Sunday, 11 September 2011

Muscle oxygenation in-vivo

Our paper on the possibility of using Near Infrared Spectroscopy (NIRS) to measure muscle oxygenation in-vivo in elite athletes has now been published ahead of print by Medicine and Science in Sports and Exercise.

This study is the first of a series of studies constituting the PhD studentship funded by the BOA to study the possibility of using NIRS in the field as a tool to understand performance demands and adaptations to training as well as developing innovative portable integrated brain and muscle devices. The research programme is a collaboration between ourselves, the University of Essex with Professor Chris Cooper and Professor Clare Elwell at University College London.

The main author of this work is Catherine Hesford and you can find more info and contact details here.

More work will be published in the next months and I will write more about this fascinating technique soon on this blog.

The abstracts is available below.

Med Sci Sports Exerc. 2011 Sep 3. [Epub ahead of print]

Asymmetry of Quadriceps Muscle Oxygenation During Elite Short-Track Speed Skating.

Hesford CM, Laing S, Cardinale M, Cooper CE.

Source

1 Department of Biological Sciences, University of Essex, UK; 2 British Olympic Medical Institute, University College London, UK; 3 University of Aberdeen, School of Medical Sciences, Aberdeen, Scotland (UK), 4 School of Sport, Health and Exercise Sciences, Bangor University, UK.

Abstract
PURPOSE:

It has been suggested that due to the low sitting position in short track speed skating, muscle blood flow is restricted, leading to decreases in tissue oxygenation. Therefore wearable wireless-enabled Near Infrared Spectroscopy (NIRS) technology was used to monitor changes in quadriceps muscle blood volume and oxygenation during 500m race simulation in short-track speed skaters.

METHODS:

6 elite skaters, all of Olympic standard (age = 23 ± 1.8 years, height 1.8 ± 0.1m, mass = 80.1 ± 5.7kg, mid-thigh skin fold thickness = 6.8 ± 2.2mm) were studied. Subjects completed a 500m race simulation time trial (TT). Whole body oxygen consumption was simultaneously measured with muscle oxygenation in right and left vastus lateralis as measured by NIRS.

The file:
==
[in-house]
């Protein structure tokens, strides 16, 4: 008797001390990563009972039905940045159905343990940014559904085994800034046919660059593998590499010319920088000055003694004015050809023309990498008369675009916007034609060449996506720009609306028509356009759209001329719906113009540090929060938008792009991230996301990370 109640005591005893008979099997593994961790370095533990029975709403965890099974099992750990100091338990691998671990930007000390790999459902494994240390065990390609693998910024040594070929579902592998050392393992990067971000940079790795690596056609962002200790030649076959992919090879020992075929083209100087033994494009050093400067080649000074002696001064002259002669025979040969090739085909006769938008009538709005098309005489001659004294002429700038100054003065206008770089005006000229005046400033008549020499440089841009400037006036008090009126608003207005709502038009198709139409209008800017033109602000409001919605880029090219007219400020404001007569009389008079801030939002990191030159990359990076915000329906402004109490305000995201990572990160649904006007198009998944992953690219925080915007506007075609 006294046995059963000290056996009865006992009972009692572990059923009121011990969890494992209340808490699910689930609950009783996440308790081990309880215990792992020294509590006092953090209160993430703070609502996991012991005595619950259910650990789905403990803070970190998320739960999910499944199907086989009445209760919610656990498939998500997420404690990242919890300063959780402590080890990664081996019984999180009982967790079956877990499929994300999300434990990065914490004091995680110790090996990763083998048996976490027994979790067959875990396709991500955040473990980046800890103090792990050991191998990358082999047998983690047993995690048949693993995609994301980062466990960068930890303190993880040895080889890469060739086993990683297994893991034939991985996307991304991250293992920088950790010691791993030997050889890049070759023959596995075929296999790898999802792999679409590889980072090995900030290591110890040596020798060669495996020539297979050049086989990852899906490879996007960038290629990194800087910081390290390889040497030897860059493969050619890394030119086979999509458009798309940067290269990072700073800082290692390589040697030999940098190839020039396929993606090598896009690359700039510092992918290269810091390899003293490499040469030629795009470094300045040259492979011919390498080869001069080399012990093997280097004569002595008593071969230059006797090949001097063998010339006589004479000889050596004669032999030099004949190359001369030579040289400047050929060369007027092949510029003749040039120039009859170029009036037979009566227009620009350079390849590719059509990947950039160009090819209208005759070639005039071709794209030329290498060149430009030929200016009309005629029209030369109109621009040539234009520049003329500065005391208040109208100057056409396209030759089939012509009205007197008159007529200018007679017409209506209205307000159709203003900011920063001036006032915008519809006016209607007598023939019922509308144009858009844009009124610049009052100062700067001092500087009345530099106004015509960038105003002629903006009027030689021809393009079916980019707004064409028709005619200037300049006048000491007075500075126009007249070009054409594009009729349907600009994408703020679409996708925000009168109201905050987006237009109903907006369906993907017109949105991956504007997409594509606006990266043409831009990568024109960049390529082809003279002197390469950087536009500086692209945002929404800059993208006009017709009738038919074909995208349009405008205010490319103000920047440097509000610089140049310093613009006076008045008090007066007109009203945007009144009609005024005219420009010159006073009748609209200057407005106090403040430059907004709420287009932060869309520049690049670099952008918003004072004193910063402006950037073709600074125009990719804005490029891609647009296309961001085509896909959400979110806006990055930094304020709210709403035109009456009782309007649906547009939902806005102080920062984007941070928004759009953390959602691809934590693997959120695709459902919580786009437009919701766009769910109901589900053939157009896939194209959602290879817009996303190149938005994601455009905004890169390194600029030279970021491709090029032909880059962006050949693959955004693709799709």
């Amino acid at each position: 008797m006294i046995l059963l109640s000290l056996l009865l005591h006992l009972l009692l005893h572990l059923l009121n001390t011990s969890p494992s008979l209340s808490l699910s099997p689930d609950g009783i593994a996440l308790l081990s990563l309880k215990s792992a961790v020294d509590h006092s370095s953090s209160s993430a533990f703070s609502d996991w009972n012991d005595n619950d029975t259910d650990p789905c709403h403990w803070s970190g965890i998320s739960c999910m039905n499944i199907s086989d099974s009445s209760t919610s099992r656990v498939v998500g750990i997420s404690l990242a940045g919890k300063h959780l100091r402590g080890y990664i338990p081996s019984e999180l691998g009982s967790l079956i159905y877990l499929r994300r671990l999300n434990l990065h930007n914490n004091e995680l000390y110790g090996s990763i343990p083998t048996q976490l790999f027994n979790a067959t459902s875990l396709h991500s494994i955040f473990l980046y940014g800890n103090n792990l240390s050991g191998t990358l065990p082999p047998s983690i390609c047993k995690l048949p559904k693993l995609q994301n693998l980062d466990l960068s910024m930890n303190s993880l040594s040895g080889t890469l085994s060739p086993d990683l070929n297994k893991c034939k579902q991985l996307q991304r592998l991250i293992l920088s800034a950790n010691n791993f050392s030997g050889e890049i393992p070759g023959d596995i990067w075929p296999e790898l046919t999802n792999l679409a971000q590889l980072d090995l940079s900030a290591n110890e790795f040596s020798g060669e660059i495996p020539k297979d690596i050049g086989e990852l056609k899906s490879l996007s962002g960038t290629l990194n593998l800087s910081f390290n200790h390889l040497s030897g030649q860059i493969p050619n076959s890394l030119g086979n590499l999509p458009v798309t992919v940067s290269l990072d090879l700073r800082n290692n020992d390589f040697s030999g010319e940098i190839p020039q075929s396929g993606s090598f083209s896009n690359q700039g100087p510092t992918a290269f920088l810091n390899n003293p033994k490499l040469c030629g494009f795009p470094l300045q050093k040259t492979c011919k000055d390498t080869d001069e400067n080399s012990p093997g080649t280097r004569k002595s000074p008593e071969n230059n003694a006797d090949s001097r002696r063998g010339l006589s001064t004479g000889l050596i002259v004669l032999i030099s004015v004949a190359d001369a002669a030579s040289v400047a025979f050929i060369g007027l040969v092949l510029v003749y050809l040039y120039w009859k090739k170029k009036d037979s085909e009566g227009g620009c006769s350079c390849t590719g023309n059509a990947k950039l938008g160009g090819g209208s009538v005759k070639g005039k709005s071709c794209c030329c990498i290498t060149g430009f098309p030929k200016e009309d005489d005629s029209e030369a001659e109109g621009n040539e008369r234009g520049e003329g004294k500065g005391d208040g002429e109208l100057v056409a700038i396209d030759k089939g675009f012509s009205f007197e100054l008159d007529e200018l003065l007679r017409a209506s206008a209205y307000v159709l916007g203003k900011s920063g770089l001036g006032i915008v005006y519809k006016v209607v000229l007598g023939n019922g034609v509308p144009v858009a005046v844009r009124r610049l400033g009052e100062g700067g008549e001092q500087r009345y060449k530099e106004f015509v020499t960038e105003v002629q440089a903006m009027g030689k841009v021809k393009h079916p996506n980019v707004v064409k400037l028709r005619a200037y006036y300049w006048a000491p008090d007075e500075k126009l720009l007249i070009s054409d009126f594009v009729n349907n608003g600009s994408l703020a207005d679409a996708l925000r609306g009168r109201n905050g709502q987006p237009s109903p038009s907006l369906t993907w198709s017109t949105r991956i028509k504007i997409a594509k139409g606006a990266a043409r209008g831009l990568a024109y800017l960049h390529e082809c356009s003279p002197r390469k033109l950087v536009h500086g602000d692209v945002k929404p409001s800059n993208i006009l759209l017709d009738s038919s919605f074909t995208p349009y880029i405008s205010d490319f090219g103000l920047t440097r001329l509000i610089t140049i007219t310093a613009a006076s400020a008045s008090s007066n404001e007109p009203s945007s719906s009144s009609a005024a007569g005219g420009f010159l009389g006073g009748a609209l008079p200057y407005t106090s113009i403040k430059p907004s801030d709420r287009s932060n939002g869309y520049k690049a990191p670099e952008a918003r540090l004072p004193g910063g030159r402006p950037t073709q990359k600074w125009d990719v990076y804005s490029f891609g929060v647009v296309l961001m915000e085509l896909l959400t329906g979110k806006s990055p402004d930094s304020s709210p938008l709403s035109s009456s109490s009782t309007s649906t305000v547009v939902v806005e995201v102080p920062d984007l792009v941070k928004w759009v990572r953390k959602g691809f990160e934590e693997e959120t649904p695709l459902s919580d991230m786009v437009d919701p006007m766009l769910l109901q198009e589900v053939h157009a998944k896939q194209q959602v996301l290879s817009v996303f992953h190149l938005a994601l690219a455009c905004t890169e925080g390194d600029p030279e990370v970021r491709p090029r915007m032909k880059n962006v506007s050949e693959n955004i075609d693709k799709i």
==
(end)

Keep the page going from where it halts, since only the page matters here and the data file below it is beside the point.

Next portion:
RESULTS:

Mean time for race completion was 44.8 ± 0.4 s. VO peaked 20 s into the race. In contrast, muscle tissue oxygen saturation (TSI %) decreased, and plateaued after 8s. Linear regression analysis showed that right leg TSI% remained constant throughout the rest of the TT (slope value = 0.01), whereas left leg TSI% increased steadily (slope value = 0.16), leading to a significant asymmetry (p<0.05) in the final lap. Total muscle blood volume decreased equally in both legs at the start of the simulation. However, during the course of subsequent laps there was a strong asymmetry during cornering; when skaters travelled solely on the right leg there was a decrease in its muscle blood volume whereas an increase was seen in the left leg.

CONCLUSION:

NIRS was shown to be a viable tool for wireless monitoring of muscle oxygenation. The asymmetry in muscle desaturation observed on the two legs in short-track speed skating has implications for training and performance.

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